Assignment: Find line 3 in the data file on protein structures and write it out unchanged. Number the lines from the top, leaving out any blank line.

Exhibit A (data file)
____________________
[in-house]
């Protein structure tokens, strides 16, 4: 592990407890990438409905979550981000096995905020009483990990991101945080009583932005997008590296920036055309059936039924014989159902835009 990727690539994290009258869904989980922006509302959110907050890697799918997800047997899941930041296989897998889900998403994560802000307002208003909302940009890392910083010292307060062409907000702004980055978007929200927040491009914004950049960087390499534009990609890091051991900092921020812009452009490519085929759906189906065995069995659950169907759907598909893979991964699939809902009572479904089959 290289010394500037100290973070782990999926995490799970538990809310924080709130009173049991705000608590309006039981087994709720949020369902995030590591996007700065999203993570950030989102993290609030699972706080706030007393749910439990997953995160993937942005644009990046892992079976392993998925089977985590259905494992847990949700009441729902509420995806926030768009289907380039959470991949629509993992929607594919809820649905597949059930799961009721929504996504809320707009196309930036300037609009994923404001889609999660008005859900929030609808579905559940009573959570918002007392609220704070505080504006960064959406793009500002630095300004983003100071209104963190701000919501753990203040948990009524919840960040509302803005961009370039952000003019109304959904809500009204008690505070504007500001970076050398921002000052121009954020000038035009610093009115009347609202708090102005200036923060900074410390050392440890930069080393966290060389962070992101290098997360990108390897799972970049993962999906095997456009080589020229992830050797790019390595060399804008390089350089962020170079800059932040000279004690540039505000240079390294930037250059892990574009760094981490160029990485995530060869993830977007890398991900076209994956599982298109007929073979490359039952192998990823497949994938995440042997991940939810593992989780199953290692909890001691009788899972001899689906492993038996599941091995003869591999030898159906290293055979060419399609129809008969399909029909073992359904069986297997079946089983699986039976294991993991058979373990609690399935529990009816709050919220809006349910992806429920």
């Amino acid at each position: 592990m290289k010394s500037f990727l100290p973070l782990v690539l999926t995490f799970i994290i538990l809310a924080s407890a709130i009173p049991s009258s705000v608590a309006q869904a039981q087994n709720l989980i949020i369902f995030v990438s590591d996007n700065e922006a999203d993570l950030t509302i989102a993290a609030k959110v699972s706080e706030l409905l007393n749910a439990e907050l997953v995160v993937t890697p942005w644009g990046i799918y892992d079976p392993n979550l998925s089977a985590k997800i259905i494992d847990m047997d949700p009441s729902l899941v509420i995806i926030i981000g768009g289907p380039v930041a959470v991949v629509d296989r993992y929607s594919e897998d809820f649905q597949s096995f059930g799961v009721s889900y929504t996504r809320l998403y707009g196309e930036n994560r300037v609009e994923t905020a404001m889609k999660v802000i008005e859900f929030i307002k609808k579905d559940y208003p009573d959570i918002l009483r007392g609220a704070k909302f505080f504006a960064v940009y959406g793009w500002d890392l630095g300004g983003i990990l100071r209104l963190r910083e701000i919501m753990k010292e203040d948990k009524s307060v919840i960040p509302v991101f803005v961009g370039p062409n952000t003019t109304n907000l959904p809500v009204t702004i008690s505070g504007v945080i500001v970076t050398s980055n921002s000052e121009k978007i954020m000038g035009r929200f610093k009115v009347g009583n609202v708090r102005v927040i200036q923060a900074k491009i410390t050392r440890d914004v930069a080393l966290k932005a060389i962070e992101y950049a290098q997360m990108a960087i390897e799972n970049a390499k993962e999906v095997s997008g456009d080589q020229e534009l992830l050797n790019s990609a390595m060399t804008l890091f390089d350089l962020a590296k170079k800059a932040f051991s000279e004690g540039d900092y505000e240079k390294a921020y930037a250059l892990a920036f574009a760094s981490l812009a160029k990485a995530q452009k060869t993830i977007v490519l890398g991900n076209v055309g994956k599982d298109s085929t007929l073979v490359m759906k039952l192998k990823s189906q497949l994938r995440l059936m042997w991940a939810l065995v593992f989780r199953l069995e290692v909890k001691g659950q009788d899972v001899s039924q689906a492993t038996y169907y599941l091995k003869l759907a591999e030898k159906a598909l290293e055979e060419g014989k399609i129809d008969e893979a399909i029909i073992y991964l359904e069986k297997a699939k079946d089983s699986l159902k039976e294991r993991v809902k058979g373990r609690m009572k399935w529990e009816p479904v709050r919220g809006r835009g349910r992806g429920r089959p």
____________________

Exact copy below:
């Amino acid at each position: 592990m290289k010394s500037f990727l100290p973070l782990v690539l999926t995490f799970i994290i538990l809310a924080s407890a709130i009173p049991s009258s705000v608590a309006q869904a039981q087994n709720l989980i949020i369902f995030v990438s590591d996007n700065e922006a999203d993570l950030t509302i989102a993290a609030k959110v699972s706080e706030l409905l007393n749910a439990e907050l997953v995160v993937t890697p942005w644009g990046i799918y892992d079976p392993n979550l998925s089977a985590k997800i259905i494992d847990m047997d949700p009441s729902l899941v509420i995806i926030i981000g768009g289907p380039v930041a959470v991949v629509d296989r993992y929607s594919e897998d809820f649905q597949s096995f059930g799961v009721s889900y929504t996504r809320l998403y707009g196309e930036n994560r300037v609009e994923t905020a404001m889609k999660v802000i008005e859900f929030i307002k609808k579905d559940y208003p009573d959570i918002l009483r007392g609220a704070k909302f505080f504006a960064v940009y959406g793009w500002d890392l630095g300004g983003i990990l100071r209104l963190r910083e701000i919501m753990k010292e203040d948990k009524s307060v919840i960040p509302v991101f803005v961009g370039p062409n952000t003019t109304n907000l959904p809500v009204t702004i008690s505070g504007v945080i500001v970076t050398s980055n921002s000052e121009k978007i954020m000038g035009r929200f610093k009115v009347g009583n609202v708090r102005v927040i200036q923060a900074k491009i410390t050392r440890d914004v930069a080393l966290k932005a060389i962070e992101y950049a290098q997360m990108a960087i390897e799972n970049a390499k993962e999906v095997s997008g456009d080589q020229e534009l992830l050797n790019s990609a390595m060399t804008l890091f390089d350089l962020a590296k170079k800059a932040f051991s000279e004690g540039d900092y505000e240079k390294a921020y930037a250059l892990a920036f574009a760094s981490l812009a160029k990485a995530q452009k060869t993830i977007v490519l890398g991900n076209v055309g994956k599982d298109s085929t007929l073979v490359m759906k039952l192998k990823s189906q497949l994938r995440l059936m042997w991940a939810l065995v593992f989780r199953l069995e290692v909890k001691g659950q009788d899972v001899s039924q689906a492993t038996y169907y599941l091995k003869l759907a591999e030898k159906a598909l290293e055979e060419g014989k399609i129809d008969e893979a399909i029909i073992y991964l359904e069986k297997a699939k079946d089983s699986l159902k039976e294991r993991v809902k058979g373990r609690m009572k399935w529990e009816p479904v709050r919220g809006r835009g349910r992806g429920r089959p």